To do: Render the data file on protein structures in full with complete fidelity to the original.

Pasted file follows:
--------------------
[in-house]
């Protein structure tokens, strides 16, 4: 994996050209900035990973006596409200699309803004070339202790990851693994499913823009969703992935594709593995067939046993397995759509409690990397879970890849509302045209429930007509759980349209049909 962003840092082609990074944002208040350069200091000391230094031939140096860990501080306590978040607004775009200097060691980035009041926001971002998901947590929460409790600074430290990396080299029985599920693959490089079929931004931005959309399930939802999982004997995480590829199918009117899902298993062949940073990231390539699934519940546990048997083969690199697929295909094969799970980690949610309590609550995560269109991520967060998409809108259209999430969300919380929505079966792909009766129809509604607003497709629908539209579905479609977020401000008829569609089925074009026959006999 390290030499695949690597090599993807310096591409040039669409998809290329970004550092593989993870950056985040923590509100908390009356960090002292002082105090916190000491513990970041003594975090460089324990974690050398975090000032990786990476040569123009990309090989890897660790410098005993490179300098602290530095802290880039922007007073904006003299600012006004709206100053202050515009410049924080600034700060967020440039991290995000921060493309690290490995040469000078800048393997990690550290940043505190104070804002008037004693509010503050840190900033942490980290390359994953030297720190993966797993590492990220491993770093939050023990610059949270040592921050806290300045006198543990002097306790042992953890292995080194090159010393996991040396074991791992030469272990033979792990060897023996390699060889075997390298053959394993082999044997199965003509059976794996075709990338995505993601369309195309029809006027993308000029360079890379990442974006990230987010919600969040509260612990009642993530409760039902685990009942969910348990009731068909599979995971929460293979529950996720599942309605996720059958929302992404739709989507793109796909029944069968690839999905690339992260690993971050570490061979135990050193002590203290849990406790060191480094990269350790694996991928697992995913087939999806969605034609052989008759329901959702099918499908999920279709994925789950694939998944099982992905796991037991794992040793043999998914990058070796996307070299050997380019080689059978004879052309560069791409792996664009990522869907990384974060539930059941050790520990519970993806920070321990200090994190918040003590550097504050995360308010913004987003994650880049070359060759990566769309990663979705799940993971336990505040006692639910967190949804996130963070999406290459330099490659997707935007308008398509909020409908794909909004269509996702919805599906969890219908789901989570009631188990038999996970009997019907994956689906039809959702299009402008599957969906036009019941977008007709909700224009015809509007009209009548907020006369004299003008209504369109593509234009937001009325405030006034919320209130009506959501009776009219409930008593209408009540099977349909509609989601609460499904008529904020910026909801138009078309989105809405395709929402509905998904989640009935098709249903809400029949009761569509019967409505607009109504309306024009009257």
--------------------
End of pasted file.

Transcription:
[in-house]
């Protein structure tokens, strides 16, 4: 994996050209900035990973006596409200699309803004070339202790990851693994499913823009969703992935594709593995067939046993397995759509409690990397879970890849509302045209429930007509759980349209049909 962003840092082609990074944002208040350069200091000391230094031939140096860990501080306590978040607004775009200097060691980035009041926001971002998901947590929460409790600074430290990396080299029985599920693959490089079929931004931005959309399930939802999982004997995480590829199918009117899902298993062949940073990231390539699934519940546990048997083969690199697929295909094969799970980690949610309590609550995560269109991520967060998409809108259209999430969300919380929505079966792909009766129809509604607003497709629908539209579905479609977020401000008829569609089925074009026959006999 390290030499695949690597090599993807310096591409040039669409998809290329970004550092593989993870950056985040923590509100908390009356960090002292002082105090916190000491513990970041003594975090460089324990974690050398975090000032990786990476040569123009990309090989890897660790410098005993490179300098602290530095802290880039922007007073904006003299600012006004709206100053202050515009410049924080600034700060967020440039991290995000921060493309690290490995040469000078800048393997990690550290940043505190104070804002008037004693509010503050840190900033942490980290390359994953030297720190993966797993590492990220491993770093939050023990610059949270040592921050806290300045006198543990002097306790042992953890292995080194090159010393996991040396074991791992030469272990033979792990060897023996390699060889075997390298053959394993082999044997199965003509059976794996075709990338995505993601369309195309029809006027993308000029360079890379990442974006990230987010919600969040509260612990009642993530409760039902685990009942969910348990009731068909599979995971929460293979529950996720599942309605996720059958929302992404739709989507793109796909029944069968690839999905690339992260690993971050570490061979135990050193002590203290849990406790060191480094990269350790694996991928697992995913087939999806969605034609052989008759329901959702099918499908999920279709994925789950694939998944099982992905796991037991794992040793043999998914990058070796996307070299050997380019080689059978004879052309560069791409792996664009990522869907990384974060539930059941050790520990519970993806920070321990200090994190918040003590550097504050995360308010913004987003994650880049070359060759990566769309990663979705799940993971336990505040006692639910967190949804996130963070999406290459330099490659997707935007308008398509909020409908794909909004269509996702919805599906969890219908789901989570009631188990038999996970009997019907994956689906039809959702299009402008599957969906036009019941977008007709909700224009015809509007009209009548907020006369004299003008209504369109593509234009937001009325405030006034919320209130009506959501009776009219409930008593209408009540099977349909509609989601609460499904008529904020910026909801138009078309989105809405395709929402509905998904989640009935098709249903809400029949009761569509019967409505607009109504309306024009009257």